My family and friends and I have a long-running joke about the close relationship my husband and parents share. I tell people that my parents secretly like my husband more than me. For instance, my mom calls me every time my husband e-mails her ("Oh, I just received the sweetest note from Ike! He is just sooo wonderful!"), and if there were ever a dispute between the two of us, I am quite sure my parents would choose his side. Not only do my parents believe he is an absolute prince, they love him like their own son.

Of course, these jokes are mostly tongue-in-cheek. I know that my parents love us equally, and am delighted that they adore my husband. It is a gift when your parents are so close to your spouse, and it is a gift I do not take for granted.

Not every in-law relationship is that natural and easy. The whole concept of joining families in marriage can be downright awkward. When my brother first married his wife, I did not know her well and we are very different, so it was funny to have a "sister" with whom I had little relational history. Likewise, I had almost no relationship with my husband's sister when we married. At the time, she was living on the other side of the country, so the transition probably felt clumsy to her as well.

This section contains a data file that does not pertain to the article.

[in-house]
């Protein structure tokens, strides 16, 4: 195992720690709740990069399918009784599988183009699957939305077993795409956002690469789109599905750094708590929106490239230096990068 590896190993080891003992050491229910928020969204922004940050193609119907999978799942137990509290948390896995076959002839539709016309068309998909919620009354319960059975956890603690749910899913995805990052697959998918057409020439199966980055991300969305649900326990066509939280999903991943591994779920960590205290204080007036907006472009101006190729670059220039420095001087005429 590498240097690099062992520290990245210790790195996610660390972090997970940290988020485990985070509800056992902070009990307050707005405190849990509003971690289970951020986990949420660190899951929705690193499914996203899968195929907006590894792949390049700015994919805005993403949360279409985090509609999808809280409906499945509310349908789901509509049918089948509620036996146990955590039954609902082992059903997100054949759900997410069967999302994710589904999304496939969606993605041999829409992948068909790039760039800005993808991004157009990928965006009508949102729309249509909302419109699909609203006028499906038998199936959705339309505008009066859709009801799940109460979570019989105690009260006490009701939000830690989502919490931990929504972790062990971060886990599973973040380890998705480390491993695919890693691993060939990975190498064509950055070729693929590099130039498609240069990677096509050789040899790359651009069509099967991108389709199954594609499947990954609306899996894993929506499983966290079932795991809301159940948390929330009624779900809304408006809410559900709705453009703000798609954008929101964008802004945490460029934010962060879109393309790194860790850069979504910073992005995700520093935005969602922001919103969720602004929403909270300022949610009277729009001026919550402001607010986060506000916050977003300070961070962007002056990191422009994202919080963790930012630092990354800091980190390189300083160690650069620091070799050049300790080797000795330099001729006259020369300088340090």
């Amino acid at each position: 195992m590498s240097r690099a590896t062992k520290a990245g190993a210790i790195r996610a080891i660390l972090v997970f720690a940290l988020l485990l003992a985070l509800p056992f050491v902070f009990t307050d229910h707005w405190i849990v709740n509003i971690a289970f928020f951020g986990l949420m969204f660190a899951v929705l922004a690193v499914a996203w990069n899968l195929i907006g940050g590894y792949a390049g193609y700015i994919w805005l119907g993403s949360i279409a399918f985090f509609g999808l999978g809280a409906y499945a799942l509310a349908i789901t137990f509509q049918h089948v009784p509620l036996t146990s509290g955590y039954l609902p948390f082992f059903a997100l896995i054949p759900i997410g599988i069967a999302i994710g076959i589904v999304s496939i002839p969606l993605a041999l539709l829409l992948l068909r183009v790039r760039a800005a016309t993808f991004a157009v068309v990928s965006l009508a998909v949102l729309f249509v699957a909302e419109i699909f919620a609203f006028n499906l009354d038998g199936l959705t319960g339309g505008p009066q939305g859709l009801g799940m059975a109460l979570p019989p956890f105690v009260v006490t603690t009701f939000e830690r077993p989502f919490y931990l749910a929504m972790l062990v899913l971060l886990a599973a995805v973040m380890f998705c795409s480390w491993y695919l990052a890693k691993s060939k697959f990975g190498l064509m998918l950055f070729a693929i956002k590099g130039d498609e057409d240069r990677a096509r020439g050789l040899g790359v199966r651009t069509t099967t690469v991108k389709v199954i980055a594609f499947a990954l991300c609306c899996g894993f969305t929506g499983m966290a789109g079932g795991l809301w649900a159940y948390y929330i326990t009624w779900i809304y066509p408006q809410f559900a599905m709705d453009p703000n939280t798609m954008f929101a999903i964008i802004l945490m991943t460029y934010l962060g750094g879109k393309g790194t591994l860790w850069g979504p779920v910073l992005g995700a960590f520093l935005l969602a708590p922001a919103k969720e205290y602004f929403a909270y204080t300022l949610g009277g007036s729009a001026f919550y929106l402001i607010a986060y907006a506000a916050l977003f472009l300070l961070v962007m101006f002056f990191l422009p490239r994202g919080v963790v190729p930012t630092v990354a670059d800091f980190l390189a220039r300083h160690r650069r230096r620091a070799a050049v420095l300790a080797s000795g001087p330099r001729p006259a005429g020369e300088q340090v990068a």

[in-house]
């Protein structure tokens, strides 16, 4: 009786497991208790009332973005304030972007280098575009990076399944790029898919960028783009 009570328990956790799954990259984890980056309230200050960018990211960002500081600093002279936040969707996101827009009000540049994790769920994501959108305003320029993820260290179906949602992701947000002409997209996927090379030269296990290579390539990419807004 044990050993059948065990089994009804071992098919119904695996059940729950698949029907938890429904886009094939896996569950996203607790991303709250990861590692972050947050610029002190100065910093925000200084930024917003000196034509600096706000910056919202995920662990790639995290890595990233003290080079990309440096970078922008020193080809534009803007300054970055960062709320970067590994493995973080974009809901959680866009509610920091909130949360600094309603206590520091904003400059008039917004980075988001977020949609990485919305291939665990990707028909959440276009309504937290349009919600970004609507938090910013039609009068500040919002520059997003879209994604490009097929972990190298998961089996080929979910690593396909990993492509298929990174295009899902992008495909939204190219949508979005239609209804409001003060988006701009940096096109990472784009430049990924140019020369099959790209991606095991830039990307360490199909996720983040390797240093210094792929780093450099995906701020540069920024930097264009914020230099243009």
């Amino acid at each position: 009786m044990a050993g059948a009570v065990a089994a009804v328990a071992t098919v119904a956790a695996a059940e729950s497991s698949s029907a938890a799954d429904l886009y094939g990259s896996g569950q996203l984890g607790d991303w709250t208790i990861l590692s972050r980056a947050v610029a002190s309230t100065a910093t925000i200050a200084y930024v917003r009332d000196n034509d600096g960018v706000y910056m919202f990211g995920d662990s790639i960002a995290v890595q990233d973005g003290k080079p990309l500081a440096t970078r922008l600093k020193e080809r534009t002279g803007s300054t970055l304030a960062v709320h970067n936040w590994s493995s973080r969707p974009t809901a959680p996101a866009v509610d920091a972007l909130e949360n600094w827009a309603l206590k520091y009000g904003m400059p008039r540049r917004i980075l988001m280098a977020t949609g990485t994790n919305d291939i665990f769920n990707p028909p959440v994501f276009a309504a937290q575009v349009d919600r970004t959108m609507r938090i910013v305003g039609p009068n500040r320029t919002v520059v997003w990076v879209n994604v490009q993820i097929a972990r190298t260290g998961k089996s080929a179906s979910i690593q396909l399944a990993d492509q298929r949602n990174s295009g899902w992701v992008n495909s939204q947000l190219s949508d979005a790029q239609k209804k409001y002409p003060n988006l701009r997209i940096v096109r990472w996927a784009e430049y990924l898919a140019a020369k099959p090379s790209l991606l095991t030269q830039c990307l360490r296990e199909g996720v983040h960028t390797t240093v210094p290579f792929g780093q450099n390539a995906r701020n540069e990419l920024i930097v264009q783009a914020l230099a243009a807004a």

Marriages produce new family members who may not feel like family at all. I was reminded of this awkward dynamic upon learning of Kim Kardashian and Kris Humphries's divorce. The media circus has been preoccupied with the reasons for their divorce, but I was more interested in the Kardashian family's response. Like any good family, each member came forward to express their full support of Kim. They were behind Kim and her decisions "unconditionally."

What I didn't hear from any of the Kardashian ...

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